Opening Windows to the World of Writing

Dan Bourne thrives on “the pleasure of working with young writers”

One of the greatest strengths—and weakness—that Professor Daniel Bourne has always recognized in himself is “an interest in everything.” The Flo Kurtz Gault Endowed Chair in English is in his 30th year of teaching at Wooster, a place, he’s found, that has galvanized his passion for learning across disciplines through his interactions with students and faculty.

Teaching courses at Wooster in everything from nature and environmental writing to the literature of the Cold War, Bourne says he’s always had disparate interests, and he enjoys interacting with students with multiple perspectives. Working with students on Independent Study has been perhaps the best way to feed this appetite. “The pleasure of working with young writers, young minds and really going into an in-depth exploration with them has been absolutely marvelous,” he said. “Through students’ own interests and especially double majors, I’ve been able to feed the interdisciplinary need in myself,” he said. “When students get into their I.S. experience, they’re often exposed not just to new information but also to new rooms inside themselves that they didn’t know. Seeing that happen is one of the great aspects of teaching here.”

Bourne’s own writing includes the collections of poetry The Household Gods and Where No One Spoke the Language. His poems and translations from Polish have appeared in such publications as FIELD, American Poetry Review, Colorado Review, Salmagundi, Tar River Poetry, Shenandoah, Partisan Review, and others.

As students complete their I.S. research and move on, Bourne enjoys seeing them take the next steps as they become permanent writers through various paths. With his students, he finds ways to open their eyes to the “world of writing,” including a field trip for his nature and environmental writing students to meet David Kline, a local Amish farmer and a nationally-known nature writer. “It can be a magical meeting for students and a window into a way that someone can be a writer. There’s a temptation to look at writing as being detached from the world around. When writing, David may separate himself from his family, but his writing is very much connected to what he’s doing, and that’s an important possible pathway for students to see.”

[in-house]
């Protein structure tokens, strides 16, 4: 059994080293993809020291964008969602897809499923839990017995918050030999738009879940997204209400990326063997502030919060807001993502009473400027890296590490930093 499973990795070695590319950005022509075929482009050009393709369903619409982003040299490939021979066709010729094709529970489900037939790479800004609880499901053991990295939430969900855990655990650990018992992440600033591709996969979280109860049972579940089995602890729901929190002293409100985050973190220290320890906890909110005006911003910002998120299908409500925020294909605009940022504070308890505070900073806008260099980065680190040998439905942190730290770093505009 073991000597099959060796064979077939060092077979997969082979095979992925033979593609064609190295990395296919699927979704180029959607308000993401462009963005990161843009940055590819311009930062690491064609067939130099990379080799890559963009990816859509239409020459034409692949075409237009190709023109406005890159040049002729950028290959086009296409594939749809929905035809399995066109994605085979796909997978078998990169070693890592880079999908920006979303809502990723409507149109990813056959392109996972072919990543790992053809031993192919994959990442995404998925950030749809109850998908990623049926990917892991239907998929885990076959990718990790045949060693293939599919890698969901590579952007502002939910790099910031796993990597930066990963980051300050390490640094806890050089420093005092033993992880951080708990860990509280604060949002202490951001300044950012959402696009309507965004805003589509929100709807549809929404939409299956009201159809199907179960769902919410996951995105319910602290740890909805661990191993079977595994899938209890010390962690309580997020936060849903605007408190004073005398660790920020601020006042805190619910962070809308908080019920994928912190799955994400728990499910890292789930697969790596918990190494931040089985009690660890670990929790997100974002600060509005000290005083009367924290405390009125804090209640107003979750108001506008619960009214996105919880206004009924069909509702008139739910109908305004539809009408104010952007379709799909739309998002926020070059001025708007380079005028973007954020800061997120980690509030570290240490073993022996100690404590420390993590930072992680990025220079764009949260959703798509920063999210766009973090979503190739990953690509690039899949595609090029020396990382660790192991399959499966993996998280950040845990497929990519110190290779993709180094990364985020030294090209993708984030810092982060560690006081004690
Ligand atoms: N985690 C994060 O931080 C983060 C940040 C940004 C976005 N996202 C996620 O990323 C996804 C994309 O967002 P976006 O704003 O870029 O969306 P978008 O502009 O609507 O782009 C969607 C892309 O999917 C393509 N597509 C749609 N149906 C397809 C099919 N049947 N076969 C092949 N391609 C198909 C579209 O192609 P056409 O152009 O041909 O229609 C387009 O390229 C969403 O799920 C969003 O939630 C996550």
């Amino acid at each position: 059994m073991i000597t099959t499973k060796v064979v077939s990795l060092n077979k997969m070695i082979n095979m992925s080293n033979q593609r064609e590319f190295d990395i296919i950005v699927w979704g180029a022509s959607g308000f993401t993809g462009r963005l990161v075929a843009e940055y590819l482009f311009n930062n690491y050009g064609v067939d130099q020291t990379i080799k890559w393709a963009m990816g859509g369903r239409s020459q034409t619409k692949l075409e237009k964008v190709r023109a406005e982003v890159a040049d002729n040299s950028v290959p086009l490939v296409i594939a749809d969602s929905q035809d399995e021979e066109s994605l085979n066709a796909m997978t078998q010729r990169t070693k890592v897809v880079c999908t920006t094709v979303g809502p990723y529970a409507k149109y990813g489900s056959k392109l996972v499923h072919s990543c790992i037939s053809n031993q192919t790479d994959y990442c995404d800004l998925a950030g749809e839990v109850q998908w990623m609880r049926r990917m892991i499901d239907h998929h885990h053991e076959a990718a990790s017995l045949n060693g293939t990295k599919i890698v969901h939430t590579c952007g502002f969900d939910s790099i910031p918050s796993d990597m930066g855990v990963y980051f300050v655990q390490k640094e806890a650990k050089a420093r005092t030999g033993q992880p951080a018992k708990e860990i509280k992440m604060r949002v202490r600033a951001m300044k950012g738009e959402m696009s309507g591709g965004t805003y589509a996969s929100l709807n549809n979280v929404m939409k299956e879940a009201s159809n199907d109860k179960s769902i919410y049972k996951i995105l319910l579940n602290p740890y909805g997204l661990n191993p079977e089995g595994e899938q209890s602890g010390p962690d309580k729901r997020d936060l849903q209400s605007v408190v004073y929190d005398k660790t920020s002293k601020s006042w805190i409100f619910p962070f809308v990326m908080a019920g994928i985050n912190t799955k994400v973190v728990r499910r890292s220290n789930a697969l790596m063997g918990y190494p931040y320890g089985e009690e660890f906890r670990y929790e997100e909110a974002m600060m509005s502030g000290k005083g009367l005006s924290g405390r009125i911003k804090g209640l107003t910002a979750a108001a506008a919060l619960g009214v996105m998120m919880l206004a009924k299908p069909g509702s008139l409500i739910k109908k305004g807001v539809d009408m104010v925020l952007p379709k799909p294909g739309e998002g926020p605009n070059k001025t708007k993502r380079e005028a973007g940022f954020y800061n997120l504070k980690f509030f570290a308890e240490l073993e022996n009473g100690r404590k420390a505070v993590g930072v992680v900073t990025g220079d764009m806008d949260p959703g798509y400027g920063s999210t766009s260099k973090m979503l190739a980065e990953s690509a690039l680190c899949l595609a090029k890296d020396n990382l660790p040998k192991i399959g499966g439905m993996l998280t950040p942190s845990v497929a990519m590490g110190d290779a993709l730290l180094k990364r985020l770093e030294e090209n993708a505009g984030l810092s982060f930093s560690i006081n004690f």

Another window Bourne has been able to open for students looks at the literary publishing field through the Artful Dodge, a literary magazine Bourne started at age 24 that features fiction, poetry, and other work with a strong sense of place, for which Bourne has interviewed such writers as Jorge Luis Borges, Czeslaw Milosz, Sharon Olds, and Rita Dove. He continues to serve as editor and chief along with senior editors across the country, and Wooster students have an advisory role that gives them a unique experience in publishing as undergrads. “Through working on the Artful Dodge, students are really getting a sense of what a literary journal does,” he said. “It’s a conduit for many students to get them into the publishing world.”

Holly Engel ’21, a sophomore with an interest in publishing and editing who is assisting Bourne with the publication said, “This position has really opened my eyes more to the field. It’s fun delving critically into writing with someone else. We really scrutinize a piece and provide reasons why it’s just ‘good’ and not ‘amazing,’ for example. Writing is a lot harder than people make it out to be because one or two little details can sometimes account for that difference.”

[A version of this story appeared in Wooster magazine.]